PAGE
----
Leah Binkovitz | @leahbink | November 2, 2016
When Richard Carranza was selected as the new superintendent for Houston Independent School District over the summer, he said he got at least a dozen emails from realtors offering to help with his move from San Francisco. They promised to find him a home “near a good school,” Carranza remembered.
“It really offended me,” he said, speaking to a crowd of parents and community members at Third Ward’s Blackshear Elementary.
Since his arrival, the former Superintendent of the San Francisco United School District has embarked on a weeks-long “listen and learn” tour, visiting 21 schools across the district, the largest in the state and more than four times as big as his previous district. On a recent Saturday in October, he spoke in the heart of Third Ward, with HISD board member Jolanda Jones introducing him before Carranza fielded questions from the community.
“I’m a huge supporter of his,” Jones said of the district’s new leader.
Carranza was approved by the board unanimously. A teacher-turned-administrator originally from Tuscon, Ariz., Carranza has made a strong first impression in his first month and a half in office. Carranza’s appointment marked a milestone in Texas, where the majority of public schools students are Hispanic: Today, the districts in the state’s eight largest cities all have Latino superintendents. On the day he signed his contract with the district, Carranza joined a band of mariachi student-musicians, singing along. On his tours of the schools, Carranza, who helped create a bilingual diploma in San Francisco that recognizes a student’s mastery of two languages, conversed cheerfully with students in English and Spanish.
“When I began kindergarten in Tuscon, I was a Spanish speaker,” he told the crowd at Blackshear. His parents trusted the public schools. And so does he, he said.
But in Houston, that trust is not always there. In a district where school closures tend to disproportionately impact black and poor students, according to an analysis by the Kinder Institute’s Houston Education Research Consortium, community members attending the forum at Blackshear Elementary spoke of a strained relationship between the district and historically disadvantaged communities. “What can I do as a parent to make sure this school stays open?” asked one mother, her young children playing by her feet.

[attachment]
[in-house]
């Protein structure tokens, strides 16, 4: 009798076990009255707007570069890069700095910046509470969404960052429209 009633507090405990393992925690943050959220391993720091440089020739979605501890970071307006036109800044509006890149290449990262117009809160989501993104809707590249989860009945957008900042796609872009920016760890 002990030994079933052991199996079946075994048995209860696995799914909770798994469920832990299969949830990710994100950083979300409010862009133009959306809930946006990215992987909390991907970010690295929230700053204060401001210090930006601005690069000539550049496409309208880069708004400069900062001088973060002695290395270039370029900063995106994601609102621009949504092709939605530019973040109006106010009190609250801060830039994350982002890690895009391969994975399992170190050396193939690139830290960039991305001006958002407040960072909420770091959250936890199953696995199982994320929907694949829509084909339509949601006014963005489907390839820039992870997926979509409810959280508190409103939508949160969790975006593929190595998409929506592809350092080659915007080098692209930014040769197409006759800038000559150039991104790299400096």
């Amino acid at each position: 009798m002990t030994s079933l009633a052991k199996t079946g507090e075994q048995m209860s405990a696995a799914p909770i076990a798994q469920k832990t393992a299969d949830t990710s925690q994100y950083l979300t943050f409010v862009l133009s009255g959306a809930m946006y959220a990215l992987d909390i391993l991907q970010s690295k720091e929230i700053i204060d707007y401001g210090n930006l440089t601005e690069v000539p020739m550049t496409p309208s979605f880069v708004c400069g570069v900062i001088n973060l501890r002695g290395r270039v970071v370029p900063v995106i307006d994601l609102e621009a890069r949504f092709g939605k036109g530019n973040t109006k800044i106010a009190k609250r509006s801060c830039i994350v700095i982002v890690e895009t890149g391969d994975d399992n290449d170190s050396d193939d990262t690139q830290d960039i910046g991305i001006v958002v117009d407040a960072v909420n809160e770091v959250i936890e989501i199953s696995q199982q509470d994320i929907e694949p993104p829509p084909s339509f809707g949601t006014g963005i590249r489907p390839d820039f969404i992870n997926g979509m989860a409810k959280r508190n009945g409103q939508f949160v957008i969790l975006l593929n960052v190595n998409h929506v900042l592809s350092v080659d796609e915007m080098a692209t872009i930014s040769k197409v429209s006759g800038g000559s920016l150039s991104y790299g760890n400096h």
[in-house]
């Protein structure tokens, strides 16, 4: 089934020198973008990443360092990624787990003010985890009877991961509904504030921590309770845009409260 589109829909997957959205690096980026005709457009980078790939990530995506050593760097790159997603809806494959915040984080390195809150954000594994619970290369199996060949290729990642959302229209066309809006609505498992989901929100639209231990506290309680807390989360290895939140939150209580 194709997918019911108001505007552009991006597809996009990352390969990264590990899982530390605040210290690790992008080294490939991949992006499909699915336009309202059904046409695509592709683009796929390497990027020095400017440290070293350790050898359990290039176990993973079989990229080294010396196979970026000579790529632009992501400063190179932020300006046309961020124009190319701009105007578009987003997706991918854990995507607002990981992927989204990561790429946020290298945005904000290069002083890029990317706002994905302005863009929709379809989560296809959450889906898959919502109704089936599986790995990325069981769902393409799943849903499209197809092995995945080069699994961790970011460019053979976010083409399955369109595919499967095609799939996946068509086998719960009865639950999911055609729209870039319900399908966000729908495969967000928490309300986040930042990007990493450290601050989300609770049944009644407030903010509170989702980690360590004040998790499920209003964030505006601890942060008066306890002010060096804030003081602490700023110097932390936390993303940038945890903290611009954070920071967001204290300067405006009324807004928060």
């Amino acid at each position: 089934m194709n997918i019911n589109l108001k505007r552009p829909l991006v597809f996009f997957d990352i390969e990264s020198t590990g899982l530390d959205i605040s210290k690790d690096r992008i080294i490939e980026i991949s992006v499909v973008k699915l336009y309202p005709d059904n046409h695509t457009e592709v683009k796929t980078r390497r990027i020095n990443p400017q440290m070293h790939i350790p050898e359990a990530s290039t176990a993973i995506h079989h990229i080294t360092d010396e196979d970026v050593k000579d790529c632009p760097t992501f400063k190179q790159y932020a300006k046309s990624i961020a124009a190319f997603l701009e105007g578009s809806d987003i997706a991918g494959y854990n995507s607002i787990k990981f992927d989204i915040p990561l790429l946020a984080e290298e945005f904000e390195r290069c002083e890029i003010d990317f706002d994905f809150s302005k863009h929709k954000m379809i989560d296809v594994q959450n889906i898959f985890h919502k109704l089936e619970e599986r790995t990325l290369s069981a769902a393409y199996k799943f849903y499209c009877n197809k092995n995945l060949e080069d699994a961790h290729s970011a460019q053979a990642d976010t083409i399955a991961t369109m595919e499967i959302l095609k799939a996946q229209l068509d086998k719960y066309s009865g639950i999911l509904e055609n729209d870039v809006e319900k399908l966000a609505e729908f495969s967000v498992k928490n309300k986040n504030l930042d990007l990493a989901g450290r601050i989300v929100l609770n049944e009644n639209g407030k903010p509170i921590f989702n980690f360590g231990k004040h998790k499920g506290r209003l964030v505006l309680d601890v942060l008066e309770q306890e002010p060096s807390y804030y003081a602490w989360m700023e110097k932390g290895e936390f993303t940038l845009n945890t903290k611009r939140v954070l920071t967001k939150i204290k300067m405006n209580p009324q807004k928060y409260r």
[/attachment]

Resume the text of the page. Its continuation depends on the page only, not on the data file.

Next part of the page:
Even among board members, the relationship is, at times, strained. Recent high-profile votes, including the renaming of several schools with Confederate namesakes and banning suspensions for kids in the second grade and younger, divided the board and the larger community. Just weeks after Carranza started, he and the school board were ordered by the Texas Education Agency to take leadership training, part of an effort to help the governance of districts with struggling schools.
But those divides echo deeper divisions across the district’s schools. Only 6 percent of African American students and 7 percent of Hispanic students are considered college-ready based on their SAT and ACT results, while 53 percent of white and Asians students are, according to the district. Dozens of campuses failed to meet state standards in the 2015-2016 school year, including Blackshear Elementary.
Carranza will have to bridge those divides both on the board and for the district. But many are optimistic about his tenure.
“He really wants to know what’s out there,” said Juliet Stipeche, the city’s recently appointed education czar and a former member of the school board. “He understands you can’t take this cookie cutter approach.”
This is the first time Rhonda Skillern-Jones has been a board member during a transition to a new superintendent but she said, as a longtime parent in the district, “I don’t think there’s been another superintendent that really values community input the way I’ve seen him demonstrate.”